Samsung B3310 mobile phone
A compact slider with an unusual design
- Quirky design, comfortable QWERTY keyboard, sharp display, fast UI, shortcut bar on home screen
- No 3G, no advanced features, it's awkward to dial numbers while in portrait mode, position of ?/Sym key
The Samsung B3310's oddly positioned numeric keys makes for an unusual device, and mean that it's awkward to dial phone numbers with the slider closed. This compact and quirky mobile phone possesses a good keyboard and a decent screen, but its lack of 3G connectivity is hard to swallow.
Price$ 149.00 (AUD)
Best Deals (Selling at 2 stores)
A compact slider with a strange looking number pad running down its left side, the Samsung B3310 mobile phone certainly can't be accused of being dull. A three-row, slide-out QWERTY keyboard, quirky colour scheme and sharp display hint at good things, but the lack of 3G connectivity is too much to swallow — even at this price.
The design of the Samsung B3310 mobile phone is quite unusual, thanks to the number keys running from top to bottom on the left side. Their position makes it rather awkward to dial someone with the slider closed, so it's best utilised in landscape mode. Unfortunately, the phone's screen doesn't rotate when the it is tilted, only when the slider is opened.
One advantage of this design is that you won't need to use an Alt or Shift button to type numbers when you are using the QWERTY keyboard. The flat keyboard is surprisingly comfortable and each key emits a reassuring clicking sound when pressed. Our only complaint lies with the position of the ?/Sym key — this means the B, N and M keys are pushed further to the bottom-right of the keyboard than we're used to.
The Samsung B3310 is controlled via a large five-way navigational pad, two selection buttons and answer and end call keys, all situated below the display. The screen itself is bright and clear, and it possesses reasonable viewing angles. Its performance in direct sunlight leaves something to be desired, however. We also would have appreciated a larger display — even in landscape mode with the slider opened, the B3310's screen is a little too compact for our liking.
The Samsung B3310's largely plastic body feels reasonably solid, though this isn't a phone we'd be comfortable treating roughly. The spring-operated slider clicks effortlessly into place, and there are no parts of the phone that rattle or creak when pressed.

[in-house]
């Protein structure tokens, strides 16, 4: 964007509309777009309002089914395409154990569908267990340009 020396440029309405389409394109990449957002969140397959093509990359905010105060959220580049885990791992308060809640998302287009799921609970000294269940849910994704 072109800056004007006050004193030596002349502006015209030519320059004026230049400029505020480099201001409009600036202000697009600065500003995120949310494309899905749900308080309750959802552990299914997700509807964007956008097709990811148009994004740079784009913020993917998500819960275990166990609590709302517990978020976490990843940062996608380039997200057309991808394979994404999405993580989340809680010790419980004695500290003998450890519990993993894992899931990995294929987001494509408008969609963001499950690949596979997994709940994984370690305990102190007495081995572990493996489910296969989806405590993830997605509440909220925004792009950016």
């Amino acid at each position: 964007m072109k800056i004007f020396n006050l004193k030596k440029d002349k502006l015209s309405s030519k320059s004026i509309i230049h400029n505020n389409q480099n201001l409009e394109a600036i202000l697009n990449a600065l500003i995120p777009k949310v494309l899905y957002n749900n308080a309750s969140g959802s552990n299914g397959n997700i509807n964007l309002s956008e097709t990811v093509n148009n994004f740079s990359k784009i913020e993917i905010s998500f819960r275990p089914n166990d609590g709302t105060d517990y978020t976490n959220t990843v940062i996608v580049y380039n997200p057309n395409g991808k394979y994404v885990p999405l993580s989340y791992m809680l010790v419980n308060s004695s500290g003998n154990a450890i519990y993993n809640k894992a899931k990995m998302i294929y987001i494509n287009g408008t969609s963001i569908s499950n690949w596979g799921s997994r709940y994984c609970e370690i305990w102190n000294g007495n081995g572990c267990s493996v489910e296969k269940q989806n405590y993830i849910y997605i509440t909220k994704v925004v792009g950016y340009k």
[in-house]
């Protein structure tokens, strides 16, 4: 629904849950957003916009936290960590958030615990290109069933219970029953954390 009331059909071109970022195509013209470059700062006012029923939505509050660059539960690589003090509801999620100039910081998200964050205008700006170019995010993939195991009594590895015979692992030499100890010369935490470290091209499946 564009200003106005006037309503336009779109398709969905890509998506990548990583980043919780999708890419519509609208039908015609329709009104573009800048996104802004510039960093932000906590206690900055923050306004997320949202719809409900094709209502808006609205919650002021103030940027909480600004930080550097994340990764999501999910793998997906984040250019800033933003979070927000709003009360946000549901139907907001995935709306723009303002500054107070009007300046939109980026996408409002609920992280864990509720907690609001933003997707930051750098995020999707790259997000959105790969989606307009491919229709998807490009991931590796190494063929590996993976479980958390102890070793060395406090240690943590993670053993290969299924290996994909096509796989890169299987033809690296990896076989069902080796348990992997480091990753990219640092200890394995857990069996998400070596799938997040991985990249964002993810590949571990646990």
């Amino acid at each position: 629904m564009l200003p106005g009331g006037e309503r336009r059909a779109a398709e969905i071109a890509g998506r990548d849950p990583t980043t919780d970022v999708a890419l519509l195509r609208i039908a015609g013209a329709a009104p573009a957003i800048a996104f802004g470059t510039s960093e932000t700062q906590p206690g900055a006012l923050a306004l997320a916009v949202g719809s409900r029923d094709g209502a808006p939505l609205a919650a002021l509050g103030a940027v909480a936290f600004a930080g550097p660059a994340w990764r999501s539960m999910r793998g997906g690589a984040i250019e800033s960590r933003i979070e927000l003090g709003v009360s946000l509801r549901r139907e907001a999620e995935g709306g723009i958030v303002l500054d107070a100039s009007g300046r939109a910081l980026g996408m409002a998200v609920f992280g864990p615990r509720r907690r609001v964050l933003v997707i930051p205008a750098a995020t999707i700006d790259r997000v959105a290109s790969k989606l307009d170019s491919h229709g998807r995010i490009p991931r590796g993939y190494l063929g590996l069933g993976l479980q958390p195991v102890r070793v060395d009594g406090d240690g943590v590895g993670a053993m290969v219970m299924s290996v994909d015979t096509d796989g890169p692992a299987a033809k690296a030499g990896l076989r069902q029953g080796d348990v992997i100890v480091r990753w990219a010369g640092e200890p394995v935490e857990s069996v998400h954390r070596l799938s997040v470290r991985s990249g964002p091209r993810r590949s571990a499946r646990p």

The B3310 runs a proprietary Samsung OS that is fast, responsive and easy to use. A nice touch is the shortcut bar that runs across the bottom of the home screen — you can customise a number of shortcuts including messaging, music player, organiser and Facebook. Conveniently, opening the slider automatically launches the create message menu in preparation for an SMS or MMS.
With a comfortable QWERTY keyboard and landscape display, it’s a real shame the Samsung B3310 lacks 3G connectivity. It does include a basic Web browser and shortcuts to social-networking sites like Facebook and MySpace, but at GPRS speeds, this certainly won't be a pleasing experience.
The rest of the B3310's features are fairly uninspiring, even if we didn't expect too much more at this price. A 2-megapixel camera that doubles as a video recorder, Bluetooth with A2DP, and an MP3 player are reasonable multimedia features for an entry-level prepaid mobile phone. The lack of a 3.5mm headphone jack is disappointing. The Samsung B3310 has 40MB of internal memory, but a microSD card slot located under the battery.
Stay up to date with the latest reviews. Sign up to GoodGearGuide’s Gear Daily newsletters
Follow GoodGearGuide on Twitter: @Goodgearguide
Join the Good Gear Guide newsletter!
Most Popular Reviews
- 1 Review: TCL C1 series 4K TV
- 2 Sony 75-inch UHD TV (X9400C) review: Sony and Android are a winning duo
- 3 LG 55EG960T OLED UHD TV
- 4 Panasonic Viera UHD TV review: good hardware, fragmented software
- 5 Microsoft Lumia 640 review: Honouring Nokia's legacy
Best Deals on Good Gear Guide
Latest News Articles
- Samsung's UHD Monitor covers 99.5 per cent of Adobe colour spectrum
- HP settles cases with inkjet cartridge vendors
- Study predicts PS3 will win the console war
- Samsung wave makes a splash at Mobile World Congress
- Sony finally back in the black (but not thanks to PlayStation)
GGG Evaluation Team
First impression on unpacking the Q702 test unit was the solid feel and clean, minimalist styling.
- FTOPEN_ASAP_Network Security AdministratorACT
- CCIT Program ManagerACT
- CCSnr Technical System Engineer (IBM/Oracle/SQL) 160524/STSE/vmtAsia
- CCInfrastructure Business AnalystNSW
- CCJunior / Mid Level Java Developer - Developing Restful Microservice SolutionsVIC
- CCContract Analyst Programmer (J2EE/Oracle) 160520/AP/985Asia
- CCWeb DeveloperACT
- CCiOS Developer x 2NSW
- CCTechnical Business Analyst, SuperannuationNSW
- CCContract Analyst Programmer (JAVA/SQL) 160606/AP/251Asia
- CCProject Manager / Delivery Manager - TelcoNSW
- CCSoftware DevelopersACT
- CCTechnical WriterACT
- FTIT Support - Level 1NSW
- FTImplementation / Deployment Specialist- Web Sphere, ESB, IIBNSW
- FTTechnical Specialist EmailACT
- CCAnalyst Programmer (J2EE/Oracle/SQL*PLUS) 160519/AP/432Asia
- FTNetwork SpecialistVIC
- CCMicrosoft System Engineer - NV1ACT
- FTSenior .NET DeveloperWA
- FTTechnical Team Lead - .Net / SharePointACT
- CCNetwork AdministratorWA
- CCOracle Applications Team LeadNSW
- CCProgram Business AnalystVIC
- CCData Engineer | Real Time StreamingNSW